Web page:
Top-ranked Reth capped his prep career in impressive and dominant fashion. He decked Boyden Hull/Rock Valley's Tyler Dolieslager in 1:58 of the 220 finals, posting his second straight unbeaten championship season and his 89th straight victory.
He nearly tackled Hawks coaches in his corner and smacked another with a thunderous high-five as he passed. He will put that to good use next year, playing football for the University of Northern Iowa.
"This feels good," Reth said. "It was my last match, my last six minutes I was going to be able to wrestle and put an exclamation point on it."
He received a boost from the events surrounding the action.
"West Delaware as a whole, we came out in full force," Reth said. "It was exciting to see everyone get involved."
Broghammer (47-0) put the finishing touches, building a 5-0 lead before pinning Bondurant-Farrar's Chad Pohlmeier in 2:50. He joined older brother, Carl, who won the 189-pound championship in 2009 for the Hawks.
Related: Watch Broghammer's winning pin
West Delaware locked up the title before the finals. The Hawks scored a whopping 151 points, beating runner-up Davenport Assumption by 37 ½. Mediapolis was third with 100.
It is the second traditional state team title in school history. The pressure of the team race was eased, so the Hawks could focus on their individual challenges.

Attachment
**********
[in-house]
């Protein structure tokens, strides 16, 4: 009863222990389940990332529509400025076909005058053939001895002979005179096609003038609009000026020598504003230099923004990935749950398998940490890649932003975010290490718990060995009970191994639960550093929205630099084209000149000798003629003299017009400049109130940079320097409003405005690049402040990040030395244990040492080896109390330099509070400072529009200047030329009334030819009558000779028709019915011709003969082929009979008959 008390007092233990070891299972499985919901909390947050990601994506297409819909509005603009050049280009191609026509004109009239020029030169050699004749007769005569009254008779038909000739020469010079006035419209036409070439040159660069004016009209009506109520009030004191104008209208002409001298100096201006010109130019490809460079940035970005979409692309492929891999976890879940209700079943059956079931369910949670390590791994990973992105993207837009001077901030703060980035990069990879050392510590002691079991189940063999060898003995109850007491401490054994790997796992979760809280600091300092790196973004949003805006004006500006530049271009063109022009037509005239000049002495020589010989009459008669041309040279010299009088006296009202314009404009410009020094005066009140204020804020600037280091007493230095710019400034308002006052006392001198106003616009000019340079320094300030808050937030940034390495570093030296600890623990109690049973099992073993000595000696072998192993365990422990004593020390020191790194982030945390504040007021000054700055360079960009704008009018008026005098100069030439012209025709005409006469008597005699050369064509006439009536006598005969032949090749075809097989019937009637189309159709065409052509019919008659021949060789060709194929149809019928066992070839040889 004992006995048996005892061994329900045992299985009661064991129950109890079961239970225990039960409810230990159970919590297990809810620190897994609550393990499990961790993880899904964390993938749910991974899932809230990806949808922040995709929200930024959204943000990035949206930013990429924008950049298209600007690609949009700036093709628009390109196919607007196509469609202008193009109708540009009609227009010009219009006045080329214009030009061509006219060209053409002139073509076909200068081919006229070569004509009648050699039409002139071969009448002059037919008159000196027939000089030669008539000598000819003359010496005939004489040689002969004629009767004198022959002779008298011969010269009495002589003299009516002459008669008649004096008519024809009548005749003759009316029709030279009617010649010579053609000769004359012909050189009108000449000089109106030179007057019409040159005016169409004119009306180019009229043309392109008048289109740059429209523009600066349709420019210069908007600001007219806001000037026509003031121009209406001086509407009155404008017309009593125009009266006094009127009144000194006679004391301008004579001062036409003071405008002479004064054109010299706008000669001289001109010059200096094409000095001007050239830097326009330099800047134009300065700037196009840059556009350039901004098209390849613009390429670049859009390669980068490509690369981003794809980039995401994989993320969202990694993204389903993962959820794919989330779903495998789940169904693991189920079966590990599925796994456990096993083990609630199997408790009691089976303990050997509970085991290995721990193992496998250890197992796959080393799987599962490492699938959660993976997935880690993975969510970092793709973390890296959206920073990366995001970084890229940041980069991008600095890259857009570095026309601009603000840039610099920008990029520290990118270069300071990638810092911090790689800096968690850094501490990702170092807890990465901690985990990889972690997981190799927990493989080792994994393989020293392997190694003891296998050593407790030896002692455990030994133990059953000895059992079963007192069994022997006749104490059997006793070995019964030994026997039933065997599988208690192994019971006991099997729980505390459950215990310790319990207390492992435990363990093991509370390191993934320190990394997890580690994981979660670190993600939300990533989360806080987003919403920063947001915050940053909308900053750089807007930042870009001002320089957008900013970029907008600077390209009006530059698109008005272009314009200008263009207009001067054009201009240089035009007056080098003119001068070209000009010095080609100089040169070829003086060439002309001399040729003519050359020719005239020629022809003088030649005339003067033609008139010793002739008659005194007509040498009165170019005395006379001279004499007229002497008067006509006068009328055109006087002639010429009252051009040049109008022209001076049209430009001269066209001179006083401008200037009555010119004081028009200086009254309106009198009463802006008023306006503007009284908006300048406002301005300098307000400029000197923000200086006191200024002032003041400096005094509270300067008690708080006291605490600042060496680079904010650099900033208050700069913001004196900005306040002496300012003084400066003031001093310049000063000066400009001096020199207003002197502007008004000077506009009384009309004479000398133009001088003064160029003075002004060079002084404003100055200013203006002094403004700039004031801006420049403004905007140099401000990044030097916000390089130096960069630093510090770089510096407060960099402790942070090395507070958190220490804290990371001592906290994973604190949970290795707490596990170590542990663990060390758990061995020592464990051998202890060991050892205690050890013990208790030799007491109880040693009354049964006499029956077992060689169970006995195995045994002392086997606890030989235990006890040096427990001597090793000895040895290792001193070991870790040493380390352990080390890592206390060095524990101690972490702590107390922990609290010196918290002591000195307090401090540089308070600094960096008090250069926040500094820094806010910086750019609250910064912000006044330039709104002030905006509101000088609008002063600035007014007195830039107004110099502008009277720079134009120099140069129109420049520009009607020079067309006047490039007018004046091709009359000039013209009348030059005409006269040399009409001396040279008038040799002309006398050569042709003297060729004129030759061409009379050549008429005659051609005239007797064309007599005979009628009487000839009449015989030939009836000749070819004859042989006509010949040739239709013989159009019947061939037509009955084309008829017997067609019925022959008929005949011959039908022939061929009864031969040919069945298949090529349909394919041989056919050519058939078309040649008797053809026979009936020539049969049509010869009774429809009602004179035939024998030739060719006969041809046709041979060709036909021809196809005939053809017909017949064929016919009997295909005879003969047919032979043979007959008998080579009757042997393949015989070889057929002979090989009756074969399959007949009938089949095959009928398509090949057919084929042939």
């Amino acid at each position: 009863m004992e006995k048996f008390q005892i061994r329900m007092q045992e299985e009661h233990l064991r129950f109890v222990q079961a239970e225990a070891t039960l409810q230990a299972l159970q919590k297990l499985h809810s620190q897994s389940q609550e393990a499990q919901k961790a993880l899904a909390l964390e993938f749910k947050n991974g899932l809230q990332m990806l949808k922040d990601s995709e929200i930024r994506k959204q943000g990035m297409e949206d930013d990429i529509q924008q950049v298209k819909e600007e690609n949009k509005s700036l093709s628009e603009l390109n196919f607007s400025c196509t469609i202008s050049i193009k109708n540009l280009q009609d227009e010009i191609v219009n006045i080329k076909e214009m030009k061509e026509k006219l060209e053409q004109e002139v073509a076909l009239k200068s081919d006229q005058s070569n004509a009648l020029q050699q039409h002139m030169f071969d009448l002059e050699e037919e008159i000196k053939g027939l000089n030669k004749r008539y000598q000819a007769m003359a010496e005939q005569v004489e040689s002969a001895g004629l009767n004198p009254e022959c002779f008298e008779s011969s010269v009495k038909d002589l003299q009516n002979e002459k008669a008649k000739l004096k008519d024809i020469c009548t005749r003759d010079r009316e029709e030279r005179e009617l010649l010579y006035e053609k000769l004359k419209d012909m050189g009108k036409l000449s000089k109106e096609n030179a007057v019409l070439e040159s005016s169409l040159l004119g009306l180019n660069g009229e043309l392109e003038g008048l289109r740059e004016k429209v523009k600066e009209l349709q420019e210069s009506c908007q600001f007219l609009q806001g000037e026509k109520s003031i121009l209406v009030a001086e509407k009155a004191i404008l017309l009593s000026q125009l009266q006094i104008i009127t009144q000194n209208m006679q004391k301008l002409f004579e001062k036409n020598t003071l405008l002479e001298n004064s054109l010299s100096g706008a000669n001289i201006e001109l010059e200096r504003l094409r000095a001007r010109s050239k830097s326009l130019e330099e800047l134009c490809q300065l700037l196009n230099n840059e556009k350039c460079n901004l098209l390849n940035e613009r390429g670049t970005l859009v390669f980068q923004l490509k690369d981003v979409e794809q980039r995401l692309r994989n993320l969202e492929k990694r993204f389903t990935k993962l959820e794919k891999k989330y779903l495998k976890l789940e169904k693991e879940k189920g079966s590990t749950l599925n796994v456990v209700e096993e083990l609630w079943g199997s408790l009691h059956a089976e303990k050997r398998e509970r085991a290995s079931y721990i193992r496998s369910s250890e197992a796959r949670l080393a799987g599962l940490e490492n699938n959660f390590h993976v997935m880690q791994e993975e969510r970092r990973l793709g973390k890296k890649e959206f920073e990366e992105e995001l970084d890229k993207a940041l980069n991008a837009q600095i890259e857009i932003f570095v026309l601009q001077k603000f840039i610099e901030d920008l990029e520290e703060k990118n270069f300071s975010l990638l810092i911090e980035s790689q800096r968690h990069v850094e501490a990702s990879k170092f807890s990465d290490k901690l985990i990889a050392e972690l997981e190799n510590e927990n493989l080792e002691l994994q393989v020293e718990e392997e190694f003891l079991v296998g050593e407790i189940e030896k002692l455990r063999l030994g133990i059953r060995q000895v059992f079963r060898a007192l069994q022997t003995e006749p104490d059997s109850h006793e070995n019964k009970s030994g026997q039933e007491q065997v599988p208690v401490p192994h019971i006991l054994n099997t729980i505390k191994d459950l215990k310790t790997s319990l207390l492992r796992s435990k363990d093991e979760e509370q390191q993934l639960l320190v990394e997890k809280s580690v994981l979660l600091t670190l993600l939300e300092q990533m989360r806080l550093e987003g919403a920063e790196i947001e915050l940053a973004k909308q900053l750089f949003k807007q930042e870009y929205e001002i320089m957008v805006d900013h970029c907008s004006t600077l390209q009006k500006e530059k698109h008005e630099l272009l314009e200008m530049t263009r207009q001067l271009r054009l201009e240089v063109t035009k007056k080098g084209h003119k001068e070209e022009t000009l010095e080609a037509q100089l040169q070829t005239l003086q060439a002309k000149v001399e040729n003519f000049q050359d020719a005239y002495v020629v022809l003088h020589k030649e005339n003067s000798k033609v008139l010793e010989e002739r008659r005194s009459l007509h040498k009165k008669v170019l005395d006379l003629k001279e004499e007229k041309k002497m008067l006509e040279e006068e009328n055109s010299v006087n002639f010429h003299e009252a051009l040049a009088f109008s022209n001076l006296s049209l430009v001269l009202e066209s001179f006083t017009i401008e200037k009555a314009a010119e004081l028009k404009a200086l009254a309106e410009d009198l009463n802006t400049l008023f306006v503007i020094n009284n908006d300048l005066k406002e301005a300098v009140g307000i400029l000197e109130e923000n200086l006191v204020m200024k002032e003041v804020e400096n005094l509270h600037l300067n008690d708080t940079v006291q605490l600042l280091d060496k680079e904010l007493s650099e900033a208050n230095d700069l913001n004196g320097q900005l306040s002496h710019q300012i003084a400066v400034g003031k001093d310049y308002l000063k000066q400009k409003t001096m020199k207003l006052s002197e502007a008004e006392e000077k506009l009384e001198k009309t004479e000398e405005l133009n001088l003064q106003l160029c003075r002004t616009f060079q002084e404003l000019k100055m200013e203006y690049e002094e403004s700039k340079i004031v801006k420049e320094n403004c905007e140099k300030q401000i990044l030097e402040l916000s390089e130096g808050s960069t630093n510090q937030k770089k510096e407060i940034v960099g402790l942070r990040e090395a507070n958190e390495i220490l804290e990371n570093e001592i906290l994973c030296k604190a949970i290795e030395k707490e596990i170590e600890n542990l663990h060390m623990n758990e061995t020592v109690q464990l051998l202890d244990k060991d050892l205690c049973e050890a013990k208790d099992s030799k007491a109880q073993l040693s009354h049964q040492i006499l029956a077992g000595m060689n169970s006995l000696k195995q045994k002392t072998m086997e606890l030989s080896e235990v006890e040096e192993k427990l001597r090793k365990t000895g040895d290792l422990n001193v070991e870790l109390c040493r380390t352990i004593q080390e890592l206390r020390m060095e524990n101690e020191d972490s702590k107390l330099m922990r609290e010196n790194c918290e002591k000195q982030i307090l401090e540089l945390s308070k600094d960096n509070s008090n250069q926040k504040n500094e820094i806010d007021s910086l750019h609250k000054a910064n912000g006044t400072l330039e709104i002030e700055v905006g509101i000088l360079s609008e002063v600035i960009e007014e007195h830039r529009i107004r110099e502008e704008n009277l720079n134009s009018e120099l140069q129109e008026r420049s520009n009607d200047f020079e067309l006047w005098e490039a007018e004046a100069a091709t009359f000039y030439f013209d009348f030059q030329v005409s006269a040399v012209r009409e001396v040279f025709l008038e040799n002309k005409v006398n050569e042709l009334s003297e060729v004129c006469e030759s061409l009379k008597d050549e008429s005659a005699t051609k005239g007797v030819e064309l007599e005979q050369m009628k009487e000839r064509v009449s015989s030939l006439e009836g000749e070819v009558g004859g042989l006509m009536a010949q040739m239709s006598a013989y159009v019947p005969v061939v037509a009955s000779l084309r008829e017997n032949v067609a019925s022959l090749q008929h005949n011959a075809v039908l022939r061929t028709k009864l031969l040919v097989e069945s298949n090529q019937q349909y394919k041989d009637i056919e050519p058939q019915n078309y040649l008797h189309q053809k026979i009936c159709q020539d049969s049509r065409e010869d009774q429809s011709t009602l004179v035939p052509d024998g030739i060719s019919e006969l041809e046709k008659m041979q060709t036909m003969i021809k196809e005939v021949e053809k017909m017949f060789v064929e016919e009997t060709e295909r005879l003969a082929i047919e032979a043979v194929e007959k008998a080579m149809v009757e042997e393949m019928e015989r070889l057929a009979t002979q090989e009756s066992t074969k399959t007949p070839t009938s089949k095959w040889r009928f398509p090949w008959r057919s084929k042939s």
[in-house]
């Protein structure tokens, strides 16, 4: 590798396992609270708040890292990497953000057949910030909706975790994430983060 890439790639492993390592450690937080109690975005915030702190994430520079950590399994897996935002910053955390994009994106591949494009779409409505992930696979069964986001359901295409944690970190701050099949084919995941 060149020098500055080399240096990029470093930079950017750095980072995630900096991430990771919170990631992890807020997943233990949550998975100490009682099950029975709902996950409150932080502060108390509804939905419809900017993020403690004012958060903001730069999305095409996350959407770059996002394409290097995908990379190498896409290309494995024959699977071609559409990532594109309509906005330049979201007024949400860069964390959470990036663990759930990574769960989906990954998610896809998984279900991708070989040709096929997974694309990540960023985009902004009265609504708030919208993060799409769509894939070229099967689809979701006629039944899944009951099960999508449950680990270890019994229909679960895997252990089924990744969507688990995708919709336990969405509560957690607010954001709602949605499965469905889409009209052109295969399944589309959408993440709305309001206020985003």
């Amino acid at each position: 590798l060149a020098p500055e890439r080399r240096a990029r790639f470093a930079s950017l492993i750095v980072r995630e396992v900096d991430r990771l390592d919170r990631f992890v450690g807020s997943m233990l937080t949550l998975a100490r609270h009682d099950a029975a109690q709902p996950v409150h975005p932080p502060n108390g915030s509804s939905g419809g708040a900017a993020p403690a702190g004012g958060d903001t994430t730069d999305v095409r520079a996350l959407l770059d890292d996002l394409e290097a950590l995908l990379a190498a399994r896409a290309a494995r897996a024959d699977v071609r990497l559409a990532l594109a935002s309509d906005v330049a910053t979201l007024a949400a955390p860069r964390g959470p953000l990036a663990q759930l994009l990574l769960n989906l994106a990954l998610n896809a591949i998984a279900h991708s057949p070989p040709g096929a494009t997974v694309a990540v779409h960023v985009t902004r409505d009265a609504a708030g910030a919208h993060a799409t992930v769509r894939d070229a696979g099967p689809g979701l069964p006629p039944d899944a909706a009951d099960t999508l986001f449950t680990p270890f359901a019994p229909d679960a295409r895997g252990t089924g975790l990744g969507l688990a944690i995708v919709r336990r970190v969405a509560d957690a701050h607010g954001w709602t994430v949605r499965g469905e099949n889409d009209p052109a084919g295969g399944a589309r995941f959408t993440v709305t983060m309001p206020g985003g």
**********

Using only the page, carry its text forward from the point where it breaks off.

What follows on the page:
"I know we're real excited about bringing a team title back," Woods said. "It was kind of cool to go down in West Delaware history twice in one night."
Creston's Jake Marlin (53-1) and Denver-Tripoli's Brandon Sorensen (57-0) made their own history, becoming Iowa's 22nd and 23rd four-time state champions. It was the fourth time in history two wrestlers won their fourth in the same year and first time that it involved 2A wrestlers.
Marlin pinned Charles City's Adam Staudt in 2:55 to claim the 138 title for the second straight year. He also won at 130 and 135 as a freshman and sophomore. Sorensen beat West Delaware's Zach Muller, 7-3, for the 145-pound title. His previous titles were at 119, 130 and 132.